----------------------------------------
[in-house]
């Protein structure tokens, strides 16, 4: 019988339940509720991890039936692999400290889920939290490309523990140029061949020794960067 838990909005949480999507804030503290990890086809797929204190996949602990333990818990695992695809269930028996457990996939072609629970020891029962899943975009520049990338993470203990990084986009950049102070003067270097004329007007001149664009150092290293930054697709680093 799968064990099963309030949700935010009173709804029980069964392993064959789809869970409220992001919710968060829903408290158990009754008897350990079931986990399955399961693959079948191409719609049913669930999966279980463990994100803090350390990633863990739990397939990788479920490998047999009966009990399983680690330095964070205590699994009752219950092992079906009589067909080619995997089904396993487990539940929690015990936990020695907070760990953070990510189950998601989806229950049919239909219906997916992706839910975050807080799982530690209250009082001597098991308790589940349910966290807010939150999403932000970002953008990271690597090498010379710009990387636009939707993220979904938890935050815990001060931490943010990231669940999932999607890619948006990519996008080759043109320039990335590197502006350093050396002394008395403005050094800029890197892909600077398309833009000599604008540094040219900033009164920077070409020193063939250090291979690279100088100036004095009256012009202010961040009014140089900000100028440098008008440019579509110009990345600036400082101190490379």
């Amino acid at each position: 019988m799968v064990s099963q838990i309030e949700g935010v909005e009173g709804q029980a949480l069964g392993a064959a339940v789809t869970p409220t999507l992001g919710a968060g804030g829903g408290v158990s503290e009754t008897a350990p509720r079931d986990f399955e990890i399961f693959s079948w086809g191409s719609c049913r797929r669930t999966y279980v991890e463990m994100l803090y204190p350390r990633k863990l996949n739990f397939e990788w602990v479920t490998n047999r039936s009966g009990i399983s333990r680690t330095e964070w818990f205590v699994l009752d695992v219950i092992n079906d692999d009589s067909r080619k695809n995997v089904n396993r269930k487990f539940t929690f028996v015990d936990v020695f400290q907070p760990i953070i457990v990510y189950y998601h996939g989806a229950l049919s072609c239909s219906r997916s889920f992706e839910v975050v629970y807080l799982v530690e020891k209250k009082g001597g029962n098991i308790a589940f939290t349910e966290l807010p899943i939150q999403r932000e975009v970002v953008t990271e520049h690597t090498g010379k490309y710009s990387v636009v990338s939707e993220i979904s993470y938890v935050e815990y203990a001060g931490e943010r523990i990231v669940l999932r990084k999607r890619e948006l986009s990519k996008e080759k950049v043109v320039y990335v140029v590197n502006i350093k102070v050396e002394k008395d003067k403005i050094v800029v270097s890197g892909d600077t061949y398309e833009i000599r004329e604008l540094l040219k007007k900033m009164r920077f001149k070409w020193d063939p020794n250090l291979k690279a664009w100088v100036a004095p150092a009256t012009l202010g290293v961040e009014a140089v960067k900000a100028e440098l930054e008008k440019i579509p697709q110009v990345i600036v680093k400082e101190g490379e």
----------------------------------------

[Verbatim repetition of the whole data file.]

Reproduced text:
[in-house]
């Protein structure tokens, strides 16, 4: 019988339940509720991890039936692999400290889920939290490309523990140029061949020794960067 838990909005949480999507804030503290990890086809797929204190996949602990333990818990695992695809269930028996457990996939072609629970020891029962899943975009520049990338993470203990990084986009950049102070003067270097004329007007001149664009150092290293930054697709680093 799968064990099963309030949700935010009173709804029980069964392993064959789809869970409220992001919710968060829903408290158990009754008897350990079931986990399955399961693959079948191409719609049913669930999966279980463990994100803090350390990633863990739990397939990788479920490998047999009966009990399983680690330095964070205590699994009752219950092992079906009589067909080619995997089904396993487990539940929690015990936990020695907070760990953070990510189950998601989806229950049919239909219906997916992706839910975050807080799982530690209250009082001597098991308790589940349910966290807010939150999403932000970002953008990271690597090498010379710009990387636009939707993220979904938890935050815990001060931490943010990231669940999932999607890619948006990519996008080759043109320039990335590197502006350093050396002394008395403005050094800029890197892909600077398309833009000599604008540094040219900033009164920077070409020193063939250090291979690279100088100036004095009256012009202010961040009014140089900000100028440098008008440019579509110009990345600036400082101190490379």
């Amino acid at each position: 019988m799968v064990s099963q838990i309030e949700g935010v909005e009173g709804q029980a949480l069964g392993a064959a339940v789809t869970p409220t999507l992001g919710a968060g804030g829903g408290v158990s503290e009754t008897a350990p509720r079931d986990f399955e990890i399961f693959s079948w086809g191409s719609c049913r797929r669930t999966y279980v991890e463990m994100l803090y204190p350390r990633k863990l996949n739990f397939e990788w602990v479920t490998n047999r039936s009966g009990i399983s333990r680690t330095e964070w818990f205590v699994l009752d695992v219950i092992n079906d692999d009589s067909r080619k695809n995997v089904n396993r269930k487990f539940t929690f028996v015990d936990v020695f400290q907070p760990i953070i457990v990510y189950y998601h996939g989806a229950l049919s072609c239909s219906r997916s889920f992706e839910v975050v629970y807080l799982v530690e020891k209250k009082g001597g029962n098991i308790a589940f939290t349910e966290l807010p899943i939150q999403r932000e975009v970002v953008t990271e520049h690597t090498g010379k490309y710009s990387v636009v990338s939707e993220i979904s993470y938890v935050e815990y203990a001060g931490e943010r523990i990231v669940l999932r990084k999607r890619e948006l986009s990519k996008e080759k950049v043109v320039y990335v140029v590197n502006i350093k102070v050396e002394k008395d003067k403005i050094v800029v270097s890197g892909d600077t061949y398309e833009i000599r004329e604008l540094l040219k007007k900033m009164r920077f001149k070409w020193d063939p020794n250090l291979k690279a664009w100088v100036a004095p150092a009256t012009l202010g290293v961040e009014a140089v960067k900000a100028e440098l930054e008008k440019i579509p697709q110009v990345i600036v680093k400082e101190g490379e």